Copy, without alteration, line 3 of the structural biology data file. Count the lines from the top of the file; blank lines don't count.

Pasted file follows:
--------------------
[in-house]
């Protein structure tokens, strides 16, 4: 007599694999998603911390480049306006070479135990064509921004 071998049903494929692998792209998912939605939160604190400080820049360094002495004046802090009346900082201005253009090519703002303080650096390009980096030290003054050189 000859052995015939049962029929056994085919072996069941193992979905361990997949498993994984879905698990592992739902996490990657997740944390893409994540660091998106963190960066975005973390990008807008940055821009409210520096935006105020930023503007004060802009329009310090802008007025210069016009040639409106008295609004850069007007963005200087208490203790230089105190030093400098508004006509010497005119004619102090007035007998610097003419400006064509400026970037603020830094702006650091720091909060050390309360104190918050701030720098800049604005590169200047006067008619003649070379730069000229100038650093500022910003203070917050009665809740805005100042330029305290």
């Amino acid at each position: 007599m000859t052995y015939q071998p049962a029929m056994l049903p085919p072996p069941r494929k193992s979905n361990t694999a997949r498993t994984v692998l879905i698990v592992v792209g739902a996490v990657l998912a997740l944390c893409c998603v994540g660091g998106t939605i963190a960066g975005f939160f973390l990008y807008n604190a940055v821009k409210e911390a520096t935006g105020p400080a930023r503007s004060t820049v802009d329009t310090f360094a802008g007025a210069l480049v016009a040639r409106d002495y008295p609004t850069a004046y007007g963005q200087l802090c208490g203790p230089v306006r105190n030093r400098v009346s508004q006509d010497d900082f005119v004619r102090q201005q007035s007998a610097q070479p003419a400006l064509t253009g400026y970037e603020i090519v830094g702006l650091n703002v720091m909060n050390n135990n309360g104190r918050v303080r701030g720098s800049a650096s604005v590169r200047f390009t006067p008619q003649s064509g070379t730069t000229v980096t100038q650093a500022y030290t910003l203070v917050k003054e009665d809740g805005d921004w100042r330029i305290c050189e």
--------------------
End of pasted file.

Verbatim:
């Amino acid at each position: 007599m000859t052995y015939q071998p049962a029929m056994l049903p085919p072996p069941r494929k193992s979905n361990t694999a997949r498993t994984v692998l879905i698990v592992v792209g739902a996490v990657l998912a997740l944390c893409c998603v994540g660091g998106t939605i963190a960066g975005f939160f973390l990008y807008n604190a940055v821009k409210e911390a520096t935006g105020p400080a930023r503007s004060t820049v802009d329009t310090f360094a802008g007025a210069l480049v016009a040639r409106d002495y008295p609004t850069a004046y007007g963005q200087l802090c208490g203790p230089v306006r105190n030093r400098v009346s508004q006509d010497d900082f005119v004619r102090q201005q007035s007998a610097q070479p003419a400006l064509t253009g400026y970037e603020i090519v830094g702006l650091n703002v720091m909060n050390n135990n309360g104190r918050v303080r701030g720098s800049a650096s604005v590169r200047f390009t006067p008619q003649s064509g070379t730069t000229v980096t100038q650093a500022y030290t910003l203070v917050k003054e009665d809740g805005d921004w100042r330029i305290c050189e």